The agreement reached in April with the Romanian transmission system operator Transelectrica is also significant for Romania's nascent wind energy market, which comprised just 14MW of installed capacity at the end of 2009 but should see its first major projects coming online this year.
Iberdrola's should begin construction this summer of its first Romanian wind project, an 80MW facility in Mihai Viteazu, using 2MW machines from Spanish manufacturer Gamesa. The Mihai Viteazu wind farm falls outside the new grid agreement and is expected to be commissioned in January 2011. Once the 110kV grid to which this facility is linked is reinforced, Mihai Viteazu may be expanded to 140MW.
The Mihai Viteazu project and the 50-plus wind farms covered in the 1.5GW grid connection agreement are the fruit of a 2008 partnership between Iberdrola and the developer Eolica Dobrogea, in which Eolica Dobrogea is responsible for developing and gaining construction permits for its roughly 1.6GW pipeline of Romanian projects. Iberdrola will build and operate the wind farms once it receives construction permission. Mihai Viteazu and all other projects are located in Dobrogea, the south-eastern Romanian region that is the country's hot spot for development.
All the 1.5GW of projects covered by the grid agreement are still awaiting final construction permits, although none of the projects faces authorisation difficulties, according to Christoph Kapp, president of Eolica Dobrogea and NEK. Kapp foresees the first 600MW of projects will receive permits by the end of this year, allowing construction to start in early 2011.
This first 600MW round of projects would be operational by 2012, according to the grid connection implementation agreement reached with Transelectrica. An additional 600MW should be connected by about 2014-15, while the last 300MW would be connected to Romania's grid from 2015 onward, Kapp explains. Iberdrola says it plans to build these wind farms from 2011 to 2017; its investments for developing and constructing the 1.5GW in projects amount to about EUR2.2 billion, according to Eolica Dobrogea.
"The first 600MW of the total 1.5GW grid connection agreement can be done without major grid enforcement - little work is needed," says Kapp. "The remaining 900MW will instead require some grid enforcement."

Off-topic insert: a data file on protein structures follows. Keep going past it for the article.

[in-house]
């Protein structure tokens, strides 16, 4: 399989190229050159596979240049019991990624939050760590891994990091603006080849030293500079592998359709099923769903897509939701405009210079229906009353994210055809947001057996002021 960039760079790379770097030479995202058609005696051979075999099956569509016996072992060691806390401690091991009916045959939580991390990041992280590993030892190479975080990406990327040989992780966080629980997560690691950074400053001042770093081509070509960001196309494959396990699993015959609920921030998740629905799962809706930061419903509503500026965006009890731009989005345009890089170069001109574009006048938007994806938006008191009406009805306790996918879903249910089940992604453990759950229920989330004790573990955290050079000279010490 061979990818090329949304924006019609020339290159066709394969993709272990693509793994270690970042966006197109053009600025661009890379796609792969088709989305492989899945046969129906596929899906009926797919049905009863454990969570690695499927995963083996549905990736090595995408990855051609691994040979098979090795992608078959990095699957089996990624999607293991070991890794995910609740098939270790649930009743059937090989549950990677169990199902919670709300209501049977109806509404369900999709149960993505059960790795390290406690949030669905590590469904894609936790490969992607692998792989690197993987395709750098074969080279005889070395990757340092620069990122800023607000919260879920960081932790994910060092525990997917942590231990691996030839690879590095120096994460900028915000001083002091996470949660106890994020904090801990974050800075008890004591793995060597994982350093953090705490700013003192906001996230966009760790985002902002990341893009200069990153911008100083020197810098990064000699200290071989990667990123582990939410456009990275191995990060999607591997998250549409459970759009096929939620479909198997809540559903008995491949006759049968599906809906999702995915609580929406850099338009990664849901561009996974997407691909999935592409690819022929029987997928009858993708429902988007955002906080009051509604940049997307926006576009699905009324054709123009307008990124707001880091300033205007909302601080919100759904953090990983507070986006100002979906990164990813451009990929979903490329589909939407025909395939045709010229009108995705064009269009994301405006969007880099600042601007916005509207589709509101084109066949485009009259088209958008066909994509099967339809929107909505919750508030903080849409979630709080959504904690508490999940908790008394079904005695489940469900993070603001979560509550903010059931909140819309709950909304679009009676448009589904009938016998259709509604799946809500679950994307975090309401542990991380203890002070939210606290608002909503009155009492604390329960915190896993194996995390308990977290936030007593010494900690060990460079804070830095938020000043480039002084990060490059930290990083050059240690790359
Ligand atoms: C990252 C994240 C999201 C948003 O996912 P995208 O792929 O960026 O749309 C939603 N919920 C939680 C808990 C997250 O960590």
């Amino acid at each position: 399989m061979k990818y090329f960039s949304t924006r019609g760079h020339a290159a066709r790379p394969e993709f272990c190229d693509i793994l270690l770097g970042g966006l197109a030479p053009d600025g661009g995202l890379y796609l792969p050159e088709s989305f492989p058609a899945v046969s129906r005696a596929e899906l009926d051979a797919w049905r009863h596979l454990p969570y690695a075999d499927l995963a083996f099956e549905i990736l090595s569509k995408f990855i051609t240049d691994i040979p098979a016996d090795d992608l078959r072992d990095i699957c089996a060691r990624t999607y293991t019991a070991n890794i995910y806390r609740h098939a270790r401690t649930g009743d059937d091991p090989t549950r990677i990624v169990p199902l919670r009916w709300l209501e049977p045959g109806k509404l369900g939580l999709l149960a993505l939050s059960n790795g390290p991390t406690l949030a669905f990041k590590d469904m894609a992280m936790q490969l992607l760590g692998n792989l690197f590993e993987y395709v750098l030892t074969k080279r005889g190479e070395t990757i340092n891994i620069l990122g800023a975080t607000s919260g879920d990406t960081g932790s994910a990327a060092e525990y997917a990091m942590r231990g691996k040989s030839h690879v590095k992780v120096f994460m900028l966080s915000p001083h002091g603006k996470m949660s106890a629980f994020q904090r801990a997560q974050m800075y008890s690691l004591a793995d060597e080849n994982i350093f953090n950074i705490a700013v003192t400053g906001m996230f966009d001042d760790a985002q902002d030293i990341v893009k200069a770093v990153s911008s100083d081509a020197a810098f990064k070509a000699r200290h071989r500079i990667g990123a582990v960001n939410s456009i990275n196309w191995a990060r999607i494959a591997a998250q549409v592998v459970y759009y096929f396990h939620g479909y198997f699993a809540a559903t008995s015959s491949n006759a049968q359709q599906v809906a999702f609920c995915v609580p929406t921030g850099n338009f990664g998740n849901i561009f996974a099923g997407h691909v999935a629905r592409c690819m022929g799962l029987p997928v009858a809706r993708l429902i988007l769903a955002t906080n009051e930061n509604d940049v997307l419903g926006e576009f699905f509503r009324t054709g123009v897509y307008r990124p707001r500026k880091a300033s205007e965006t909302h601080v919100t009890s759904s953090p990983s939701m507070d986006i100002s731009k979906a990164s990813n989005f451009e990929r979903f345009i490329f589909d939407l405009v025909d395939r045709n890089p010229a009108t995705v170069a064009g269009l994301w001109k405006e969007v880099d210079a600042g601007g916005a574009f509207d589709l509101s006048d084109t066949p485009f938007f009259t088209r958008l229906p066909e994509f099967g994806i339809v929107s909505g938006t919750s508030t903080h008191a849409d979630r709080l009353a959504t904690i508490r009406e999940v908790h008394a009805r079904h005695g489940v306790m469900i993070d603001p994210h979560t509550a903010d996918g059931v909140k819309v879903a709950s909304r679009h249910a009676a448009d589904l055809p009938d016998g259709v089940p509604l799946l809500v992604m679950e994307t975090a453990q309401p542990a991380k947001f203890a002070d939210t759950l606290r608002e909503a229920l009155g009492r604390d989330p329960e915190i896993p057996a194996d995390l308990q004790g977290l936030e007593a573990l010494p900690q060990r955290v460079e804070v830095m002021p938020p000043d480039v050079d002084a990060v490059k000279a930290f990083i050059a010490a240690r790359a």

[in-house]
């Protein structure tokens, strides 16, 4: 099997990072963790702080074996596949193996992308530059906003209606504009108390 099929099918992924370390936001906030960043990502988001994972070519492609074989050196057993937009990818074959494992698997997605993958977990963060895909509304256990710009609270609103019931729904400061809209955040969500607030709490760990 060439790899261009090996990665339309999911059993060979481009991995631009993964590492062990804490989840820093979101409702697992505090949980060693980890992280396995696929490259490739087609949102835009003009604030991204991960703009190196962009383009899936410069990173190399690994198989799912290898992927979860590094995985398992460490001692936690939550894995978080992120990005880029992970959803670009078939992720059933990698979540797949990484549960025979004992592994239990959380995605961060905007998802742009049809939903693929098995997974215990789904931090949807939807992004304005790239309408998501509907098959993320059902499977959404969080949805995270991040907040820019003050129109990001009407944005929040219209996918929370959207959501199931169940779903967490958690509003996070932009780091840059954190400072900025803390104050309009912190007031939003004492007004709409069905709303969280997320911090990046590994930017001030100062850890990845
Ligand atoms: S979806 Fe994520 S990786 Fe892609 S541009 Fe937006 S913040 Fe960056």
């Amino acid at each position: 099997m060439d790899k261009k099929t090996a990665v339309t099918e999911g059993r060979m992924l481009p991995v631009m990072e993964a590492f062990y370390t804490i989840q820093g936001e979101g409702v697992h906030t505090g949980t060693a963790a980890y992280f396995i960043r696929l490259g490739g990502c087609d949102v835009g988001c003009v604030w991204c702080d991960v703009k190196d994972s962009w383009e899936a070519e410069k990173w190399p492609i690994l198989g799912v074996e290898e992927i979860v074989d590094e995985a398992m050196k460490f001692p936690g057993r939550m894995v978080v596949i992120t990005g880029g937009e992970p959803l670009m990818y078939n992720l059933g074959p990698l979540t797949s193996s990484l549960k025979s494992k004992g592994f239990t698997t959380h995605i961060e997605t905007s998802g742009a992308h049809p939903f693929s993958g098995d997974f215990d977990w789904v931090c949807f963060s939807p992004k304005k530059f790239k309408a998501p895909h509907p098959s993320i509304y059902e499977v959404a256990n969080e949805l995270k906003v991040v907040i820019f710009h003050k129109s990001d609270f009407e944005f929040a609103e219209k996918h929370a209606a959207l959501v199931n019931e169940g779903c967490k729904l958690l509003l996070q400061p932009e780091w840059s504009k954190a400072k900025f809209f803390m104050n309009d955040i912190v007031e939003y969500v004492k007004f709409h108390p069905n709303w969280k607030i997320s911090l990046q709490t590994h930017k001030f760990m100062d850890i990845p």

How the required investments will be divided between Transelectrica and Iberdrola is a matter of negotiations, he says. All of the projects will be connected to the 400kV high-tension grid. Iberdrola says the 1.5GW portfolio of wind farms will allow it to generate enough electricity in Romania to supply nearly a million households and to curb yearly C02 emissions by about 2.6 million tonnes.
High growth potential
"For Iberdrola, it's a huge step into the Eastern European market," says Kapp. Romania, where Iberdrola opened an office in Bucharest last year, accounts for about one-third of the Spanish firm's estimated 4.7GW project pipeline in the region. Iberdrola says its international strategy focuses on markets with favourable regulatory systems and high growth potential for wind.
Javier Suarez, an analyst with UniCredit, believes Eastern Europe represents the most interesting geographical area for Iberdrola Renovables. "These are countries that have grown little in wind, while Iberdrola has a fast-mover advantage, which means it can get the windiest and most profitable sites," he says.
In 2009, Iberdrola Renovables invested EUR100 million throughout eastern Europe. Iberdrola already operates four wind farms with combined capacity of 161MW in Poland and a 50MW wind farm in Hungary, and is now constructing an additional 24MW in Poland and 74MW in Hungary. Iberdrola says it is also working on projects in Estonia and Bulgaria. Further afield, it has also been taking wind measurements in Russia.
The European Bank for Reconstruction and Development (EBRD) is considering purchasing a 25% stake in Iberdrola's Romanian subsidiary. The EBRD has already shown its confidence in Iberdrola, after it purchased 25% stakes in both the Polish and Hungarian units of the Spanish company earlier this year, and a 25% stake in its Estonian unit in 2008.
In the meantime, Romania's wind energy market is expected to finally take off this year. The Romanian Wind Energy Association expects Romania could see its cumulative installed wind capacity rise to more than 550MW by the end of 2010 as the country's first significant projects, including the 348 MW Fantanele wind farm being built by Czech utility CEZ, are set to come online.